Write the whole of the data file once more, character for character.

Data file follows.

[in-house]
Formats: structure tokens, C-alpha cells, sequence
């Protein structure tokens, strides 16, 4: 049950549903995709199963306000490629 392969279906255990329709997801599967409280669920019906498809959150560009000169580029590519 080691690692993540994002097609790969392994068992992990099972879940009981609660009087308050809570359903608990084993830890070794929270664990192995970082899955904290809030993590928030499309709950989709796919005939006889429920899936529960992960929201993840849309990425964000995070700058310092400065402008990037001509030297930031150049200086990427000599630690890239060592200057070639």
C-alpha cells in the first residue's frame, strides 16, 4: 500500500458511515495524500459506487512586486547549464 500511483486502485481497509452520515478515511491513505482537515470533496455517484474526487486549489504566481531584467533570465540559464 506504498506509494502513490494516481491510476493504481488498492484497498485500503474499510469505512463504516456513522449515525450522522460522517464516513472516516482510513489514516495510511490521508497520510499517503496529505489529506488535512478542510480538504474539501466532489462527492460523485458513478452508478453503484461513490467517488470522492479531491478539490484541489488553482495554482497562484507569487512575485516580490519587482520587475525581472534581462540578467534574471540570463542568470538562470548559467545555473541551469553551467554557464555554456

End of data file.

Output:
[in-house]
Formats: structure tokens, C-alpha cells, sequence
């Protein structure tokens, strides 16, 4: 049950549903995709199963306000490629 392969279906255990329709997801599967409280669920019906498809959150560009000169580029590519 080691690692993540994002097609790969392994068992992990099972879940009981609660009087308050809570359903608990084993830890070794929270664990192995970082899955904290809030993590928030499309709950989709796919005939006889429920899936529960992960929201993840849309990425964000995070700058310092400065402008990037001509030297930031150049200086990427000599630690890239060592200057070639």
C-alpha cells in the first residue's frame, strides 16, 4: 500500500458511515495524500459506487512586486547549464 500511483486502485481497509452520515478515511491513505482537515470533496455517484474526487486549489504566481531584467533570465540559464 506504498506509494502513490494516481491510476493504481488498492484497498485500503474499510469505512463504516456513522449515525450522522460522517464516513472516516482510513489514516495510511490521508497520510499517503496529505489529506488535512478542510480538504474539501466532489462527492460523485458513478452508478453503484461513490467517488470522492479531491478539490484541489488553482495554482497562484507569487512575485516580490519587482520587475525581472534581462540578467534574471540570463542568470538562470548559467545555473541551469553551467554557464555554456